by Síle Sammon
My name is Síle Sammon and I have been working with MAG since September 2011 as a Media and Communications Intern. After starting with MAG Cambodia I am now based in Vientiane with MAG Laos. (Here’s me testing the weight of a detector).
Viewing operations for the first time in Laos was a big change from Cambodia. While Cambodia is mainly contaminated with landmines, Laos is affected by cluster bombs. This is as a result of 2 million tons of ordnance being dropped on the country between 1955-1975, 30 per cent of which did not detonate and still litters many parts of the Laos countryside.
Since moving to Laos I have been to sites that have been cleared by MAG, such as at the UNESCO-listed Plain of Jars. I can’t help but notice the differences that arise between landmine and cluster munition clearance. Walking onto the clearance site was interesting as, unlike Cambodia, you are not wearing a helmet or PPE (personal protective equipment) which can often impede technicians when carrying out visual clearance. However one thing remains consistent- the high level of dedication when clearing, ensuring that people will have safe land that they can access and farm.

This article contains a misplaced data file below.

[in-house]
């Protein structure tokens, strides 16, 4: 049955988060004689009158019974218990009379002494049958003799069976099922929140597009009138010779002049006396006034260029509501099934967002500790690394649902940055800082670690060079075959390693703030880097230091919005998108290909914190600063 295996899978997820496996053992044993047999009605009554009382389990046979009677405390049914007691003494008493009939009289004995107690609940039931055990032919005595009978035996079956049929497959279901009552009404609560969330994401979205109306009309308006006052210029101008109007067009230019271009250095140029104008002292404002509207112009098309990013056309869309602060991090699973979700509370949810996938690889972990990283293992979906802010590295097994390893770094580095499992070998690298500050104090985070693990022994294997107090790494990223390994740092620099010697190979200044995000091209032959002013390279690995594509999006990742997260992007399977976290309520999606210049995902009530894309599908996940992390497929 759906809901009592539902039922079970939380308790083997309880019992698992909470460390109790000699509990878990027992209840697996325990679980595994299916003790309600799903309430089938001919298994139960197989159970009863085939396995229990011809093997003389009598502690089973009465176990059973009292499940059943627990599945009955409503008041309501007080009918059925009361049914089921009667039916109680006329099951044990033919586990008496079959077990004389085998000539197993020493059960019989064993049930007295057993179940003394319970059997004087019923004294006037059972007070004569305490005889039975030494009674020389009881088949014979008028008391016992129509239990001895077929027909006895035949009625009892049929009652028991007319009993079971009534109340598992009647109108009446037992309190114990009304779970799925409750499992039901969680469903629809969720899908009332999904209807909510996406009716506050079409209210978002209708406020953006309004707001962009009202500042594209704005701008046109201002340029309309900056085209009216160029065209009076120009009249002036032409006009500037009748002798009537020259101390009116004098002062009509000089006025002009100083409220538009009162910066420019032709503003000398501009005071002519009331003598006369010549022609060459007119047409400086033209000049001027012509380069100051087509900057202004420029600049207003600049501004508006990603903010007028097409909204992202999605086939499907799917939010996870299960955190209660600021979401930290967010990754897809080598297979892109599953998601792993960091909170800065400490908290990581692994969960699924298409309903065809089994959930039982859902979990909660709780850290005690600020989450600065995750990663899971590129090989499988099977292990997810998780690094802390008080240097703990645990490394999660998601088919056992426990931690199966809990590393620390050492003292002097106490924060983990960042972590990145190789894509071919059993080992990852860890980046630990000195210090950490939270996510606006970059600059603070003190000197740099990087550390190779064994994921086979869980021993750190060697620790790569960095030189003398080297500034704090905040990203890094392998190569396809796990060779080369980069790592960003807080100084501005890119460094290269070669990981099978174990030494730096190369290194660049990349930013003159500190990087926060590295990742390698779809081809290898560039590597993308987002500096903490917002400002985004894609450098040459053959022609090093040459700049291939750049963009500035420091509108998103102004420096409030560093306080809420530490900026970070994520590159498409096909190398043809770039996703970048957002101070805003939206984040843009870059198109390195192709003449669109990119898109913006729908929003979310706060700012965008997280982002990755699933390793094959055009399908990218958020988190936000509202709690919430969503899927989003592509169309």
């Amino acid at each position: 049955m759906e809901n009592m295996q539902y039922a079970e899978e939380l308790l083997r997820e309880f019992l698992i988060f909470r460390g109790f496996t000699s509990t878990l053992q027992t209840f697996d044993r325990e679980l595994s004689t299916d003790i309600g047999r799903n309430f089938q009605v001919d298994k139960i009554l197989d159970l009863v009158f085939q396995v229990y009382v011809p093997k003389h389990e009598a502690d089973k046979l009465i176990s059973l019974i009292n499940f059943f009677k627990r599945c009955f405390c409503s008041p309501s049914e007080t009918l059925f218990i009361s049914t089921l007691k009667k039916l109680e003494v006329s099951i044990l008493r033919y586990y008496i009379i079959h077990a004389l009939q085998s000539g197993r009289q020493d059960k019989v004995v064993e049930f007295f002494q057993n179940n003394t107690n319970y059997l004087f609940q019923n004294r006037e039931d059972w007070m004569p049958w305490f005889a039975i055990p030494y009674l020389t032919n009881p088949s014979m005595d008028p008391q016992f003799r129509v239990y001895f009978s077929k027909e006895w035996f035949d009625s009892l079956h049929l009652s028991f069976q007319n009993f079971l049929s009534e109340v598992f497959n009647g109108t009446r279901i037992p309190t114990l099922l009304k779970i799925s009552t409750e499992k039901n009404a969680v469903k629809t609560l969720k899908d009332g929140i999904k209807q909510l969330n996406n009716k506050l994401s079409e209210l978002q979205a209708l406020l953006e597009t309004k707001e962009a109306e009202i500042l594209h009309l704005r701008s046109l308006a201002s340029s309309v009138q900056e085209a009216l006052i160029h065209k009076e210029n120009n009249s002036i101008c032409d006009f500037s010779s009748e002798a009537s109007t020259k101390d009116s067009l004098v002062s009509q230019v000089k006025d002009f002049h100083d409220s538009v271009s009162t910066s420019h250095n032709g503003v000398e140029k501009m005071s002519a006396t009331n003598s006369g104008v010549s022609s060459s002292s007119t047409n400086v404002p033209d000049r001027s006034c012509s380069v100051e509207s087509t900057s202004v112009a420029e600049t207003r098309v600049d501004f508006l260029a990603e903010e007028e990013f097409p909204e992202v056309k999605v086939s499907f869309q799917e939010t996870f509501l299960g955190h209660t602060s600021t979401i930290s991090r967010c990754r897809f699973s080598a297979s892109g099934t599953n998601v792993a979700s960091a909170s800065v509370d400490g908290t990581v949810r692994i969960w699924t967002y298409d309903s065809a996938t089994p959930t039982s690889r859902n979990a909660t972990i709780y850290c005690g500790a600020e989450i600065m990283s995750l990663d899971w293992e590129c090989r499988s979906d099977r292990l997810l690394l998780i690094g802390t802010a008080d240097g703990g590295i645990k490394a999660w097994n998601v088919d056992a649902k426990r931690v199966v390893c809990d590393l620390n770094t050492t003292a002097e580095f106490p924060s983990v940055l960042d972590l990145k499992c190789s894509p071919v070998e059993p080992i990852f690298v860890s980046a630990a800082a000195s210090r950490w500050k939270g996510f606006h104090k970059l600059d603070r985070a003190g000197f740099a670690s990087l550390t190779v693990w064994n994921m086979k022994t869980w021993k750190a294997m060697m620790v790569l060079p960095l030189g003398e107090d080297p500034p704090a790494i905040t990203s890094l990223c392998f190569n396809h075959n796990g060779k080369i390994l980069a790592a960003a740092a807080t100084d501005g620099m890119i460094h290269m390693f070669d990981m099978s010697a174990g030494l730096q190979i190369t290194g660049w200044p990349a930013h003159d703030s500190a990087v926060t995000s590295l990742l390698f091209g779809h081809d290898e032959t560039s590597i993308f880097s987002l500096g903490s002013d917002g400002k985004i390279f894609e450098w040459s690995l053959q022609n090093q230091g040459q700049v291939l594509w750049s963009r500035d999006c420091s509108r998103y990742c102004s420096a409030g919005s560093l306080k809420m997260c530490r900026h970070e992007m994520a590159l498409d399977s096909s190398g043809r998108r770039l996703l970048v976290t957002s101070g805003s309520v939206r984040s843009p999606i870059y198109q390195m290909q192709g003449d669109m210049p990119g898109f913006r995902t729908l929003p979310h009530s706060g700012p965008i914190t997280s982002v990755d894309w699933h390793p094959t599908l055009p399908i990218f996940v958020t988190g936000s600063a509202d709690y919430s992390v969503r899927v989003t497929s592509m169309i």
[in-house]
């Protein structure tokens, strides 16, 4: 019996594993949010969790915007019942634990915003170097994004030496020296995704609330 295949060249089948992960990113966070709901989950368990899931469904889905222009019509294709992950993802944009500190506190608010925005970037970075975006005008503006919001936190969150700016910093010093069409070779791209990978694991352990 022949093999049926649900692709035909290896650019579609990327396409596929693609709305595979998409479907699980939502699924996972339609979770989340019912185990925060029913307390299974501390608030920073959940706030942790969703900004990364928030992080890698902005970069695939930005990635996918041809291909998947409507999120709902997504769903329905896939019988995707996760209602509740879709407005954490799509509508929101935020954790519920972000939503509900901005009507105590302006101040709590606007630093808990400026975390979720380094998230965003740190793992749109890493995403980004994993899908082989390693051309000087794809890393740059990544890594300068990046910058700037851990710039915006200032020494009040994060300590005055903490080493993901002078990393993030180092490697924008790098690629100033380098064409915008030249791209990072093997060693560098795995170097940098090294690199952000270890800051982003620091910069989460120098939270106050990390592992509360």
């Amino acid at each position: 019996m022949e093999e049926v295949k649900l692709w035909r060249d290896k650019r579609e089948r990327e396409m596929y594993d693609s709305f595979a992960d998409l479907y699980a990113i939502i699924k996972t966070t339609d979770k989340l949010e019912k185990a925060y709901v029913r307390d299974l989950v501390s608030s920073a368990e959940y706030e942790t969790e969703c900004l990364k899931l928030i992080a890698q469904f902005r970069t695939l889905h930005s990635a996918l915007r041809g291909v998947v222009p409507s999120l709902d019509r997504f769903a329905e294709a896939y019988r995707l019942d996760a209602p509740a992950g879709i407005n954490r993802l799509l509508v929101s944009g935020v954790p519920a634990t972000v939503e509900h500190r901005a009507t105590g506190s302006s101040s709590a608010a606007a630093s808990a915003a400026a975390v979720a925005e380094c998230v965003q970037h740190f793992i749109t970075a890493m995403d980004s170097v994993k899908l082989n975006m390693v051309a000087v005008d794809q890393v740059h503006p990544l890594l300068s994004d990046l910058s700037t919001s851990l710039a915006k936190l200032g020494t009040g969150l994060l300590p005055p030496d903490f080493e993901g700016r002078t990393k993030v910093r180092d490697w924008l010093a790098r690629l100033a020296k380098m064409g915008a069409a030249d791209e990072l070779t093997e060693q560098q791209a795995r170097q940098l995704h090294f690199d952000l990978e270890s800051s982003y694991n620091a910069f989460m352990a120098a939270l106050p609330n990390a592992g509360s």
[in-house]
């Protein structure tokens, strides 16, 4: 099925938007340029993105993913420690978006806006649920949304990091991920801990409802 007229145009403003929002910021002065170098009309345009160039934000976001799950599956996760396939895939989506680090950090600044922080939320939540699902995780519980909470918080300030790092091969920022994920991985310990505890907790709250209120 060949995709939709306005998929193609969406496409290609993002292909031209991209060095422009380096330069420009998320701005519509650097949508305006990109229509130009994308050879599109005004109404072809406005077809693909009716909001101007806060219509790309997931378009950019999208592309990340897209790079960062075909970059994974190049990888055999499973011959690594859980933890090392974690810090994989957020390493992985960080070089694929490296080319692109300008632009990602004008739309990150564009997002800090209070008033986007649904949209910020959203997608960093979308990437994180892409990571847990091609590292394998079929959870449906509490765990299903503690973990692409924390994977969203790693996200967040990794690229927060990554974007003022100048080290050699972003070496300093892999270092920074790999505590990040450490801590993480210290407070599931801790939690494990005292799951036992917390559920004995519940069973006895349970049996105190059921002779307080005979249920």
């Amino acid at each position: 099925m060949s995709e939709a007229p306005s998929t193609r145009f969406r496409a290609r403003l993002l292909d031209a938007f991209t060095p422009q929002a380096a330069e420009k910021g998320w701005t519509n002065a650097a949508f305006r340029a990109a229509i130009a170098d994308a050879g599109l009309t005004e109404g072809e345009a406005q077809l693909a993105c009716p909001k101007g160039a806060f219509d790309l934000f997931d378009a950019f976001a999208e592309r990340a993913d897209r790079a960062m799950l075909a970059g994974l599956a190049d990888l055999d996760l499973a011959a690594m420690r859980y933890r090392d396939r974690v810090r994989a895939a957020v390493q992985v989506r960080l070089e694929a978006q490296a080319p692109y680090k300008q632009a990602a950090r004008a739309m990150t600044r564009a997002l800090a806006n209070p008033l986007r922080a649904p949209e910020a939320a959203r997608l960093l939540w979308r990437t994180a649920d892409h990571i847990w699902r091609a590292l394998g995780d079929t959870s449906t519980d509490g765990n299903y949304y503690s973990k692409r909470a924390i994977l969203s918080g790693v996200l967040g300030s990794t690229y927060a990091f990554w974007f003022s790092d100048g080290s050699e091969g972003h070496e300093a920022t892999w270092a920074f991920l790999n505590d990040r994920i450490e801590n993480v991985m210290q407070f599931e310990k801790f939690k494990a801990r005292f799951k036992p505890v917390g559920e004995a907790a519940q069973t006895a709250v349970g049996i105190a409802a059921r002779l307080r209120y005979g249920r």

One of my main tasks as an intern with the MAG Laos programme is overseeing the updating of the visitor information centre in Phonsavanh, Xieng Khouang Province. I completed my first journey up there a few weeks ago. It takes 9-10 hours in total, taking into account stopping for food, but the scenery is amazing, passing right through the mountains to a province that even has pine trees, which I was not expecting to see. I have also found that long car journeys are an effective way of learning a new language and I have started trying to learn a few phrases of Laotian. I will be travelling up again soon to see how the visitor centre is progressing so I’m hoping the time spent travelling up there will be another chance to improve on language skills.
What I have gained from working with MAG is a deep respect for all the operational and community liaison teams that go out every day in all types of weather to carry out extremely challenging work. I have one more month left with MAG Lao and already I have been made to feel so welcome. My experience with MAG has been so valuable and has really made me aware of the problems faced by people with regards to landmine and unexploded ordnance (UXO) contamination. I have worked with some amazing people, and some great characters both from both programmes and I will continue to admire them for the work they do.